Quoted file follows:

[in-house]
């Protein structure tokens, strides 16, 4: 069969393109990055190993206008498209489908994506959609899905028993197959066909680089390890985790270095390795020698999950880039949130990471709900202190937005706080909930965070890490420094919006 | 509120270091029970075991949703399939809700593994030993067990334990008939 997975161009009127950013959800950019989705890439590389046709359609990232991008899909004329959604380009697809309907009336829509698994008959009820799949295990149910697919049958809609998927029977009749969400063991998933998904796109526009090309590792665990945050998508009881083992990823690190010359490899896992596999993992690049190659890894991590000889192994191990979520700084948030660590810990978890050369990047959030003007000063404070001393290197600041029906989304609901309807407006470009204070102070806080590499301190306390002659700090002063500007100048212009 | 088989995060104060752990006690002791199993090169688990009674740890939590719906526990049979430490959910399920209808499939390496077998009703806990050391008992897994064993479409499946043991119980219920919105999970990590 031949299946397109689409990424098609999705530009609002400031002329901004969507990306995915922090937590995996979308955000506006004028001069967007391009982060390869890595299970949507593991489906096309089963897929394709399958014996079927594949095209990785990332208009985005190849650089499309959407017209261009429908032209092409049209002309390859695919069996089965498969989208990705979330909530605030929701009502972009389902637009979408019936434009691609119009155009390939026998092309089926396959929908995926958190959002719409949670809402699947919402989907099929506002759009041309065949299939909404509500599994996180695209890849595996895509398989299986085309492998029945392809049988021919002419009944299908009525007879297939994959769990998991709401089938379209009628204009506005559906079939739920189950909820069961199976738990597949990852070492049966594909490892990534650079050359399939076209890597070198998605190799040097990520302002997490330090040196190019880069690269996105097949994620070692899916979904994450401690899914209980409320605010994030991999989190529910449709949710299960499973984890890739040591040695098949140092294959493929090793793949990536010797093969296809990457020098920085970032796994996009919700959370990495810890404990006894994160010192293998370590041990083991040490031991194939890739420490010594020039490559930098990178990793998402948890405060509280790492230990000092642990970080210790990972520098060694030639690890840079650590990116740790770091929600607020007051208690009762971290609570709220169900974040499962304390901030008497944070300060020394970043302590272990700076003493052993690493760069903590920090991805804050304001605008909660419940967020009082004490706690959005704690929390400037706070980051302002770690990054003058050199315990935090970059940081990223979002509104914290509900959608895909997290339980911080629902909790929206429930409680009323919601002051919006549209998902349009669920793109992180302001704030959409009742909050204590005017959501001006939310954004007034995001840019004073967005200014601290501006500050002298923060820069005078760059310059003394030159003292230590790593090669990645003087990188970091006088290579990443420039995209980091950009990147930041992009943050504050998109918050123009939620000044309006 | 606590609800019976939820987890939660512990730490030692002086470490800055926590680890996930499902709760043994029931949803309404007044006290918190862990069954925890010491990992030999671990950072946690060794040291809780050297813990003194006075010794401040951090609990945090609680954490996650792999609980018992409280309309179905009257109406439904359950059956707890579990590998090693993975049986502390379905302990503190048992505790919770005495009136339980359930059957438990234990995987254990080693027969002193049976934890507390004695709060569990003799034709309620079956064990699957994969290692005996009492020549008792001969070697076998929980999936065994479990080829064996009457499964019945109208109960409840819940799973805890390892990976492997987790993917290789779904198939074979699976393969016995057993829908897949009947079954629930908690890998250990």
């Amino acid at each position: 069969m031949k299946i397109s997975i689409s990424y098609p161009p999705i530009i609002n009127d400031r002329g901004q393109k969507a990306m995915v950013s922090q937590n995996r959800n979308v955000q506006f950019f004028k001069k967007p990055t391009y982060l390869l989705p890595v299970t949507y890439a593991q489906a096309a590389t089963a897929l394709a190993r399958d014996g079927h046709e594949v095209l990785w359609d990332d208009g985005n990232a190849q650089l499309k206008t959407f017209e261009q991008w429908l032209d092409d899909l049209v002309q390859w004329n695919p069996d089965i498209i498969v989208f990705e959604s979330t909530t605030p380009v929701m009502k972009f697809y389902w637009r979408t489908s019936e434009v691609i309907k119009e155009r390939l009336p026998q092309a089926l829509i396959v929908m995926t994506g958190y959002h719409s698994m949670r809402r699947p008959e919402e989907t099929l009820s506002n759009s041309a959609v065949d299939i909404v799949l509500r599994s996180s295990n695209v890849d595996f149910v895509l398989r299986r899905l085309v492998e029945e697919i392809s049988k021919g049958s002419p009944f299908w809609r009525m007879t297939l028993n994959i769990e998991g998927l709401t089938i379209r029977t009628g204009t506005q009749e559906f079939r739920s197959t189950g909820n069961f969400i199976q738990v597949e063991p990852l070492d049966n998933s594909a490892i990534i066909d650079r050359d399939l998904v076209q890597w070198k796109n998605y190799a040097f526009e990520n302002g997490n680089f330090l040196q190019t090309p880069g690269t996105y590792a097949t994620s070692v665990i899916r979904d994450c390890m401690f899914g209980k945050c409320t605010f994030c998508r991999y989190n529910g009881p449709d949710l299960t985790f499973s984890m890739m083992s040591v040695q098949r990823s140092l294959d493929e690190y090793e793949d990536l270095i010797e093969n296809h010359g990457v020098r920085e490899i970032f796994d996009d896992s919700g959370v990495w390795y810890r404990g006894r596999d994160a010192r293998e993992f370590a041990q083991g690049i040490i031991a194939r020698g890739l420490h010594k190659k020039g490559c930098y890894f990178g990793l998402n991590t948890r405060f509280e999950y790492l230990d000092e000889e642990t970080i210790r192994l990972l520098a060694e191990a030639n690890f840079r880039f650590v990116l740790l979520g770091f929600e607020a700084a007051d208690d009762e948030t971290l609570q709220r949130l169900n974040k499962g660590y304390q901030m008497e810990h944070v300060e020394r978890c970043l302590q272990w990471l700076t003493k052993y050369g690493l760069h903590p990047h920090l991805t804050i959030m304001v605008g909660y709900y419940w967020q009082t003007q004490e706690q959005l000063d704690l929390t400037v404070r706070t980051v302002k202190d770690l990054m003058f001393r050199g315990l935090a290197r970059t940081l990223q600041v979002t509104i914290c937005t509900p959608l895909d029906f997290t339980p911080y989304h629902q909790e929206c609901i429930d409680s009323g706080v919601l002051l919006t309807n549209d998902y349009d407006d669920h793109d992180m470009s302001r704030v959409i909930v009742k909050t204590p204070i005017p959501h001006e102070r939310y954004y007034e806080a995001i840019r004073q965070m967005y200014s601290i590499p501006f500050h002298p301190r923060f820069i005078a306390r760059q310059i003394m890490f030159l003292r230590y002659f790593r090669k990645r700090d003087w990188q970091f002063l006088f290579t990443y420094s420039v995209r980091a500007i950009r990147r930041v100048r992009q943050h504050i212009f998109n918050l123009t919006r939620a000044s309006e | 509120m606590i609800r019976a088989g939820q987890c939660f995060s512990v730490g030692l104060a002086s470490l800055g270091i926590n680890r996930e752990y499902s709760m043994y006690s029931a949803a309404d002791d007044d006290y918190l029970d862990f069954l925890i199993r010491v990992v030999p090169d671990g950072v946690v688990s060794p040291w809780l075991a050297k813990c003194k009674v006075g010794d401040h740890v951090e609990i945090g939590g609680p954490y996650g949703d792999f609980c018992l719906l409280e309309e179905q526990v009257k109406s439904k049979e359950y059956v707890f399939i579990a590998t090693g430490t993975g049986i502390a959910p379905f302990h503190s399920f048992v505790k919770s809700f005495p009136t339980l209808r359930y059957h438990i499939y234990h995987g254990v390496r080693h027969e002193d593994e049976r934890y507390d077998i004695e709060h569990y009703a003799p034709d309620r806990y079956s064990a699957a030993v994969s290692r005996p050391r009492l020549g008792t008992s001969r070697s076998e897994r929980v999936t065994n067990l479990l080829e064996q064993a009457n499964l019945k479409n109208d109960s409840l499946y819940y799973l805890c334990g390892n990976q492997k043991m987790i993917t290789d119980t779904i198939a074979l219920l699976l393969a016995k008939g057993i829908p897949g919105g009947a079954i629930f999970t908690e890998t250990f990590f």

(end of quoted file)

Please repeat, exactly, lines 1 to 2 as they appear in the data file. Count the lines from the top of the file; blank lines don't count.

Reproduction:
[in-house]
């Protein structure tokens, strides 16, 4: 069969393109990055190993206008498209489908994506959609899905028993197959066909680089390890985790270095390795020698999950880039949130990471709900202190937005706080909930965070890490420094919006 | 509120270091029970075991949703399939809700593994030993067990334990008939 997975161009009127950013959800950019989705890439590389046709359609990232991008899909004329959604380009697809309907009336829509698994008959009820799949295990149910697919049958809609998927029977009749969400063991998933998904796109526009090309590792665990945050998508009881083992990823690190010359490899896992596999993992690049190659890894991590000889192994191990979520700084948030660590810990978890050369990047959030003007000063404070001393290197600041029906989304609901309807407006470009204070102070806080590499301190306390002659700090002063500007100048212009 | 088989995060104060752990006690002791199993090169688990009674740890939590719906526990049979430490959910399920209808499939390496077998009703806990050391008992897994064993479409499946043991119980219920919105999970990590 031949299946397109689409990424098609999705530009609002400031002329901004969507990306995915922090937590995996979308955000506006004028001069967007391009982060390869890595299970949507593991489906096309089963897929394709399958014996079927594949095209990785990332208009985005190849650089499309959407017209261009429908032209092409049209002309390859695919069996089965498969989208990705979330909530605030929701009502972009389902637009979408019936434009691609119009155009390939026998092309089926396959929908995926958190959002719409949670809402699947919402989907099929506002759009041309065949299939909404509500599994996180695209890849595996895509398989299986085309492998029945392809049988021919002419009944299908009525007879297939994959769990998991709401089938379209009628204009506005559906079939739920189950909820069961199976738990597949990852070492049966594909490892990534650079050359399939076209890597070198998605190799040097990520302002997490330090040196190019880069690269996105097949994620070692899916979904994450401690899914209980409320605010994030991999989190529910449709949710299960499973984890890739040591040695098949140092294959493929090793793949990536010797093969296809990457020098920085970032796994996009919700959370990495810890404990006894994160010192293998370590041990083991040490031991194939890739420490010594020039490559930098990178990793998402948890405060509280790492230990000092642990970080210790990972520098060694030639690890840079650590990116740790770091929600607020007051208690009762971290609570709220169900974040499962304390901030008497944070300060020394970043302590272990700076003493052993690493760069903590920090991805804050304001605008909660419940967020009082004490706690959005704690929390400037706070980051302002770690990054003058050199315990935090970059940081990223979002509104914290509900959608895909997290339980911080629902909790929206429930409680009323919601002051919006549209998902349009669920793109992180302001704030959409009742909050204590005017959501001006939310954004007034995001840019004073967005200014601290501006500050002298923060820069005078760059310059003394030159003292230590790593090669990645003087990188970091006088290579990443420039995209980091950009990147930041992009943050504050998109918050123009939620000044309006 | 606590609800019976939820987890939660512990730490030692002086470490800055926590680890996930499902709760043994029931949803309404007044006290918190862990069954925890010491990992030999671990950072946690060794040291809780050297813990003194006075010794401040951090609990945090609680954490996650792999609980018992409280309309179905009257109406439904359950059956707890579990590998090693993975049986502390379905302990503190048992505790919770005495009136339980359930059957438990234990995987254990080693027969002193049976934890507390004695709060569990003799034709309620079956064990699957994969290692005996009492020549008792001969070697076998929980999936065994479990080829064996009457499964019945109208109960409840819940799973805890390892990976492997987790993917290789779904198939074979699976393969016995057993829908897949009947079954629930908690890998250990």